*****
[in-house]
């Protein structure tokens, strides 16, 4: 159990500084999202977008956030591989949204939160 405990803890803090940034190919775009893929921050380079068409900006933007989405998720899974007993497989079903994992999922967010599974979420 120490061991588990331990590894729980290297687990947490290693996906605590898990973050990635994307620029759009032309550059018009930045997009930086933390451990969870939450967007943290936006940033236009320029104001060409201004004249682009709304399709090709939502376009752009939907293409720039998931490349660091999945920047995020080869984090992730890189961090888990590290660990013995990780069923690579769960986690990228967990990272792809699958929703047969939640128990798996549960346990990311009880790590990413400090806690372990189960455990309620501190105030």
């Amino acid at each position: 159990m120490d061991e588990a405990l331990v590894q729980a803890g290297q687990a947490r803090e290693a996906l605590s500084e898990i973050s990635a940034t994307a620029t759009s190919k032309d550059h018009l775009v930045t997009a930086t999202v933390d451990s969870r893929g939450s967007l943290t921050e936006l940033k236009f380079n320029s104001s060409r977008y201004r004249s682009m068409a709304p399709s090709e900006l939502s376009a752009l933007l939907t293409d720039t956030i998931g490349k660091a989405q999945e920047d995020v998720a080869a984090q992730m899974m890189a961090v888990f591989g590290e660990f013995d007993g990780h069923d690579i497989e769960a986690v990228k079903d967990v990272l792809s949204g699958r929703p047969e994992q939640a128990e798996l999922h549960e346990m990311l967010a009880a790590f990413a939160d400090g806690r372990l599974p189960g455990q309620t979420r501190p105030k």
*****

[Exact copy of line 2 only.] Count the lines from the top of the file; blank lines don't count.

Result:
């Protein structure tokens, strides 16, 4: 159990500084999202977008956030591989949204939160 405990803890803090940034190919775009893929921050380079068409900006933007989405998720899974007993497989079903994992999922967010599974979420 120490061991588990331990590894729980290297687990947490290693996906605590898990973050990635994307620029759009032309550059018009930045997009930086933390451990969870939450967007943290936006940033236009320029104001060409201004004249682009709304399709090709939502376009752009939907293409720039998931490349660091999945920047995020080869984090992730890189961090888990590290660990013995990780069923690579769960986690990228967990990272792809699958929703047969939640128990798996549960346990990311009880790590990413400090806690372990189960455990309620501190105030």